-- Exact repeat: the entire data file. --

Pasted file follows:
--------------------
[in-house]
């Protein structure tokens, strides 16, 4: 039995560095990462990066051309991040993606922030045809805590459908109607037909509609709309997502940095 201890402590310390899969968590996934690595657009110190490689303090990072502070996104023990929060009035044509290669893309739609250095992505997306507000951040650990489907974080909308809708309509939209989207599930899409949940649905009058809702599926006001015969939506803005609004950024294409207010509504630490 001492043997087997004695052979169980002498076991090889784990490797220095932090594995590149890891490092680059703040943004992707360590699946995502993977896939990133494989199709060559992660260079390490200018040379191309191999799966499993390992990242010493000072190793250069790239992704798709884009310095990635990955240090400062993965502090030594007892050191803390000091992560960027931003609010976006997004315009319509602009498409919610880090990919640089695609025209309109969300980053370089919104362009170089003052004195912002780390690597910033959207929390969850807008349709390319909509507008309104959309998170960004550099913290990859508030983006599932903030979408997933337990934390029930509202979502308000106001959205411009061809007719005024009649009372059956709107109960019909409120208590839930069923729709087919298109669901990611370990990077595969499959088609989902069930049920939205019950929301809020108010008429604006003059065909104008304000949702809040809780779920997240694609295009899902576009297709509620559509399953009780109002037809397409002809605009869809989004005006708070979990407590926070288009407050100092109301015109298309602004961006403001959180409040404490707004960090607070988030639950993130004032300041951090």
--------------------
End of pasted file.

[in-house]
């Protein structure tokens, strides 16, 4: 039995560095990462990066051309991040993606922030045809805590459908109607037909509609709309997502940095 201890402590310390899969968590996934690595657009110190490689303090990072502070996104023990929060009035044509290669893309739609250095992505997306507000951040650990489907974080909308809708309509939209989207599930899409949940649905009058809702599926006001015969939506803005609004950024294409207010509504630490 001492043997087997004695052979169980002498076991090889784990490797220095932090594995590149890891490092680059703040943004992707360590699946995502993977896939990133494989199709060559992660260079390490200018040379191309191999799966499993390992990242010493000072190793250069790239992704798709884009310095990635990955240090400062993965502090030594007892050191803390000091992560960027931003609010976006997004315009319509602009498409919610880090990919640089695609025209309109969300980053370089919104362009170089003052004195912002780390690597910033959207929390969850807008349709390319909509507008309104959309998170960004550099913290990859508030983006599932903030979408997933337990934390029930509202979502308000106001959205411009061809007719005024009649009372059956709107109960019909409120208590839930069923729709087919298109669901990611370990990077595969499959088609989902069930049920939205019950929301809020108010008429604006003059065909104008304000949702809040809780779920997240694609295009899902576009297709509620559509399953009780109002037809397409002809605009869809989004005006708070979990407590926070288009407050100092109301015109298309602004961006403001959180409040404490707004960090607070988030639950993130004032300041951090």